Hamas’s Leaders Used “Charity” and Extortion to Get Rich

The Gaza Strip may not be quite so squalid and impoverished as one would guess from its portrayal in the media, yet there is no doubt that the territory is quite poor. Nonetheless, its rulers live in luxury, often with fortunes totaling millions or billions of dollars. Deborah Danan explains:

According to Moshe Elad, a Middle East expert from the Western Galilee Academic College, most of the founders of Hamas were refugees or direct descendants of refugees. . . . The money, Elad told the Israeli financial newspaper Globes, came from several directions. “Donations by the families of people who died, charity money, called zakala in Arabic, and donations from various countries. [These donations first came from the governments of] Syria and Saudi Arabia; then Iran, one of the main sponsors; and ended with Qatar, which has today taken Iran’s place.”

There were also campaigns to raise money in the U.S. “Mousa Abu Marzook,” [currently the group’s deputy chairman], Elad says, “started raising funds among the rich Muslims in America and also established several bank funds.” Over time he built a conglomerate of ten financial operations “that give loans and conduct investments. He’s an amazing financier.”

Today, Abu Marzook is one of the major billionaires in Hamas. “Arab estimates peg his fortune at 2 to 3 billion dollars,” Elad says. Another senior-official-turned-terror-tycoon is Khaled Mashal, head of Hamas’s political wing. “Global estimates say Mashal is worth $2.6 billion,” but Arab commentators, with other sources, say he is worth between 2 and 5 billion, “invested in Egyptian banks and Gulf countries, some in real-estate projects.” Next on the list is Ismail Haniyeh, [the organization’s current chairman].

Most of their money comes from misused donations to the Gaza Strip, since every dollar passes through Hamas’s pipeline. Elad assesses that smuggling of goods through tunnels generates hundreds of millions a year and those who control the siphon became wealthy along the way. There are several hundred millionaires in Gaza and there would be hundreds more if smuggling would continue unabated.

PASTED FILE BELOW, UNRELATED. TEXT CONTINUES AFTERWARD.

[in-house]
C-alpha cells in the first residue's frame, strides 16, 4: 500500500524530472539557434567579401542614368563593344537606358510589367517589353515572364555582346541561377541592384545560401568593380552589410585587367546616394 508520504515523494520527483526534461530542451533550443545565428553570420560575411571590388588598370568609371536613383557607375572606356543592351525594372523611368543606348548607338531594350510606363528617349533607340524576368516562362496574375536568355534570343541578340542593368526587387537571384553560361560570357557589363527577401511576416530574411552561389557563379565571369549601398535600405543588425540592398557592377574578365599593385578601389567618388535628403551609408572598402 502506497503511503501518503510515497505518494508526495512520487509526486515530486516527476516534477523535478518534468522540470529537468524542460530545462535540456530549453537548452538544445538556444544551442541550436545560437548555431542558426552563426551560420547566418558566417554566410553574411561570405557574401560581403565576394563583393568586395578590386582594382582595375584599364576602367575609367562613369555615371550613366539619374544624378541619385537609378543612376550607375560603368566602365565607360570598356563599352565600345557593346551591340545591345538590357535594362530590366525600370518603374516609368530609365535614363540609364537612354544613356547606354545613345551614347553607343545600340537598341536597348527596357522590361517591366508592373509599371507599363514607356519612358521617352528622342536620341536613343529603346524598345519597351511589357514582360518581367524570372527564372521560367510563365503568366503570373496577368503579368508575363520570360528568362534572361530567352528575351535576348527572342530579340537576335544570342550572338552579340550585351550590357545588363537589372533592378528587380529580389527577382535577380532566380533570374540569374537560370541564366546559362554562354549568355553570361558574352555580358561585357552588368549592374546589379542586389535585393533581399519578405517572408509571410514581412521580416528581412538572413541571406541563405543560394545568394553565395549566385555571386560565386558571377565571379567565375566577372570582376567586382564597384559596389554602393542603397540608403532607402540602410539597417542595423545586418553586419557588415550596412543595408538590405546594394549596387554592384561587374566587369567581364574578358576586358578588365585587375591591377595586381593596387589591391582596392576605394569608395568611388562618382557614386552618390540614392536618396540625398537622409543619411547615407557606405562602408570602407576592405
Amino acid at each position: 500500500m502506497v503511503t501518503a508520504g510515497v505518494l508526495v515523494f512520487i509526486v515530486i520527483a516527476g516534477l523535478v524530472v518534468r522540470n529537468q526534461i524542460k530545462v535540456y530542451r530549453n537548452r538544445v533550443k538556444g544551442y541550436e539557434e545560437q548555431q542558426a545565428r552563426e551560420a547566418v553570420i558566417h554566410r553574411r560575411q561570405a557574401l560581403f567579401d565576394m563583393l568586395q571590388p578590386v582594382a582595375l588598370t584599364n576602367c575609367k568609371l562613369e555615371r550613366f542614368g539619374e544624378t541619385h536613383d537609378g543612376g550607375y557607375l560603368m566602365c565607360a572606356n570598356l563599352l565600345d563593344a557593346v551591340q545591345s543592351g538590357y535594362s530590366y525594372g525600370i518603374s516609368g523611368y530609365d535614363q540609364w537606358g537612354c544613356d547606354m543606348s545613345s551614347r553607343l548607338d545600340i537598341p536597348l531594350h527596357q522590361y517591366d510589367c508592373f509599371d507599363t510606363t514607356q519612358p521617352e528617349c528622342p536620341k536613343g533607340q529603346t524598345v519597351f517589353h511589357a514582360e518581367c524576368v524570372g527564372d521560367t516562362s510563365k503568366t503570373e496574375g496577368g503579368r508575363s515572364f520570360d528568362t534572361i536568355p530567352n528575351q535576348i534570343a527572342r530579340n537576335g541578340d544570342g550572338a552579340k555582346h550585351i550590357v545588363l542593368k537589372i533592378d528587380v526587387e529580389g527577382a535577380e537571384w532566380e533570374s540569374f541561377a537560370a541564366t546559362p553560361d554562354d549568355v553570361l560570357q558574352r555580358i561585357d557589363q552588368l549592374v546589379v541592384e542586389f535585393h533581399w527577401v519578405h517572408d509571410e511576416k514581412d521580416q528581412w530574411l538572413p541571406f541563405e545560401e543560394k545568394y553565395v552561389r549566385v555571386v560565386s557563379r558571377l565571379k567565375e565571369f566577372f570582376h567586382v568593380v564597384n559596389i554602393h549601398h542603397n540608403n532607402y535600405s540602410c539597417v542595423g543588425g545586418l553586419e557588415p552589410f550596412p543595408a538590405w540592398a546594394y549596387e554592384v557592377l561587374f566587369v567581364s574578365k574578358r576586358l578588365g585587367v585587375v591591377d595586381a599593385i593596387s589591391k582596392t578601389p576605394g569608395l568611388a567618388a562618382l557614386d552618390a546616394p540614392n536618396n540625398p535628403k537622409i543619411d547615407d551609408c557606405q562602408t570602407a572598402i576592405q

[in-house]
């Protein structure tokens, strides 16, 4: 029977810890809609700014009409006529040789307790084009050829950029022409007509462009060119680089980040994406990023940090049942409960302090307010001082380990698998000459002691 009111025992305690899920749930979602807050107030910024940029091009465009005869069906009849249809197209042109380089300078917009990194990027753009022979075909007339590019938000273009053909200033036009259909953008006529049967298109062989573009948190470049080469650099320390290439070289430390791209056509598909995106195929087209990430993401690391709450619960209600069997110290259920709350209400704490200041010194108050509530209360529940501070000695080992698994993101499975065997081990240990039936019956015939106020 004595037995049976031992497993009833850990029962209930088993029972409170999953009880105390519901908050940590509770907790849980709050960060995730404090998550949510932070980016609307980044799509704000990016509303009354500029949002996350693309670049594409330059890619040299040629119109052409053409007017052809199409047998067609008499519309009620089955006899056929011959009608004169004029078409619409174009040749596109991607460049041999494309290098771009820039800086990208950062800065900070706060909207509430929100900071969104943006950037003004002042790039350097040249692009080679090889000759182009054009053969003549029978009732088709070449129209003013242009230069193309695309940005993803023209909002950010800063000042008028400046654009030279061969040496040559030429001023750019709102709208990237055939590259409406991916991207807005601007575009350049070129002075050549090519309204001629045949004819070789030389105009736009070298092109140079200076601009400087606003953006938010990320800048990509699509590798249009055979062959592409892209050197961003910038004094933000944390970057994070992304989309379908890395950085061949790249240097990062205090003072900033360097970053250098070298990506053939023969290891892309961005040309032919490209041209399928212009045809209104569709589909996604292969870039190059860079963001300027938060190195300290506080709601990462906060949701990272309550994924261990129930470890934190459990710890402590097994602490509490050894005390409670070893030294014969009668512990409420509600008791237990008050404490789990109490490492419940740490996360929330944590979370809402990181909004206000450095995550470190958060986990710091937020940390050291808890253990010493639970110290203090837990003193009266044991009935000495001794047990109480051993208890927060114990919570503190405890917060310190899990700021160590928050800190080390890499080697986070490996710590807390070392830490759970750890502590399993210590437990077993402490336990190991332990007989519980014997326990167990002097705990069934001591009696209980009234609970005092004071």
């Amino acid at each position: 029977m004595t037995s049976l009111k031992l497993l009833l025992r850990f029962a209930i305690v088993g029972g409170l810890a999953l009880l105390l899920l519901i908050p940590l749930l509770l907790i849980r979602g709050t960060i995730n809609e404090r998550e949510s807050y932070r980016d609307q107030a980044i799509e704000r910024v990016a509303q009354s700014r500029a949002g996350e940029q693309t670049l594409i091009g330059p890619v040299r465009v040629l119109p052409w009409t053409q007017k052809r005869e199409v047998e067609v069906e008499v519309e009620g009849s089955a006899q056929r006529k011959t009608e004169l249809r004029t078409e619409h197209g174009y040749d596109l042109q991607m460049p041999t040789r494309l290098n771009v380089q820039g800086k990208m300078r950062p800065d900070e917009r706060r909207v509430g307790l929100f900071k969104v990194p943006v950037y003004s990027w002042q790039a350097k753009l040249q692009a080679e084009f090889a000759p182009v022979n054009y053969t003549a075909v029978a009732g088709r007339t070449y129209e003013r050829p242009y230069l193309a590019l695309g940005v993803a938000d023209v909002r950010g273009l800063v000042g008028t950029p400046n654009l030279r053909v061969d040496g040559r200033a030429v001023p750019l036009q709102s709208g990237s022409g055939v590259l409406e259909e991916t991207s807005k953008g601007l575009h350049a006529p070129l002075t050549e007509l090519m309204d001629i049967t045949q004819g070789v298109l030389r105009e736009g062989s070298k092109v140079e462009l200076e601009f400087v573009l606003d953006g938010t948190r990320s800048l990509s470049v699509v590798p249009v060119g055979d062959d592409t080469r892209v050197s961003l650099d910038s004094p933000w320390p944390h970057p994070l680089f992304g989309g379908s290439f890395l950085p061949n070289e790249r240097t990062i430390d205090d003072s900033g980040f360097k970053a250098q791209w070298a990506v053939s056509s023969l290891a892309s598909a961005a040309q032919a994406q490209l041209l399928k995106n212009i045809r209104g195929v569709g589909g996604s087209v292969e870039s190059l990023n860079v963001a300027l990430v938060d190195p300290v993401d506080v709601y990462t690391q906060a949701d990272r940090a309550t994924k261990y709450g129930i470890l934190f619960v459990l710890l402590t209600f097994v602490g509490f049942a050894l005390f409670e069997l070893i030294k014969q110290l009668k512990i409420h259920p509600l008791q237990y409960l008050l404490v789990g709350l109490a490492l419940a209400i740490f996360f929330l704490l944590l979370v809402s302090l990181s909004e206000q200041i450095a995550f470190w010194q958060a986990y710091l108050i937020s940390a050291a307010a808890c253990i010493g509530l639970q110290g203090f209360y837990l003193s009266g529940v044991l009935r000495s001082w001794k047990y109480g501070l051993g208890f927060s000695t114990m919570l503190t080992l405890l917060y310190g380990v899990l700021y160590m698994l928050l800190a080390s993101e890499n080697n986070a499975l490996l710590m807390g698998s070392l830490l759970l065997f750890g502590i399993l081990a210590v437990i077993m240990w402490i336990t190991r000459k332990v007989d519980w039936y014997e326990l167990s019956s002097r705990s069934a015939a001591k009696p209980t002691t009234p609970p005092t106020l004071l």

Hamas also apparently published fictitious names of employees to sponsors abroad and then scooped up their salaries and distributed them among a few senior members.

Read more at Algemeiner

More about: Gaza Strip, Hamas, Palestinians

Recognizing a Palestinian State Won’t Help Palestinians, or Even Make Palestinian Statehood More Likely

While Shira Efron and Michael Koplow are more sanguine about the possibility of a two-state solution to the Israel-Palestinian conflict, and more critical of Israel’s policies in the West Bank, than I am, I found much worth considering in their recent article on the condition of the Palestinian Authority (PA). Particularly perceptive are their comments on the drive to grant diplomatic recognition to a fictive Palestinian state, a step taken by nine countries in the past few months, and almost as many in total as recognize Israel.

Efron and Koplow argue that this move isn’t a mere empty gesture, but one that would actually make things worse, while providing “no tangible benefits for Palestinians.”

In areas under its direct control—Areas A and B of the West Bank, comprising 40 percent of the territory—the PA struggles severely to provide services, livelihoods, and dignity to inhabitants. This is only partly due to its budgetary woes; it has also never established a properly functioning West Bank economy. President Mahmoud Abbas, who will turn ninety next year, administers the PA almost exclusively by executive decrees, with little transparency or oversight. Security is a particular problem, as militants from different factions now openly defy the underfunded and undermotivated PA security forces in cities such as Jenin, Nablus, and Tulkarm.

Turning the Palestinian Authority (PA) from a transitional authority into a permanent state with the stroke of a pen will not make [its] litany of problems go away. The risk that the state of Palestine would become a failed state is very real given the PA’s dysfunctional, insolvent status and its dearth of public legitimacy. Further declines in its ability to provide social services and maintain law and order could yield a situation in which warlords and gangs become de-facto rulers in some areas of the West Bank.

Otherwise, any steps toward realizing two states will be fanciful, built atop a crumbling foundation—and likely to help turn the West Bank into a third front in the current war.

Read more at Foreign Affairs

More about: Palestinian Authority, Palestinian statehood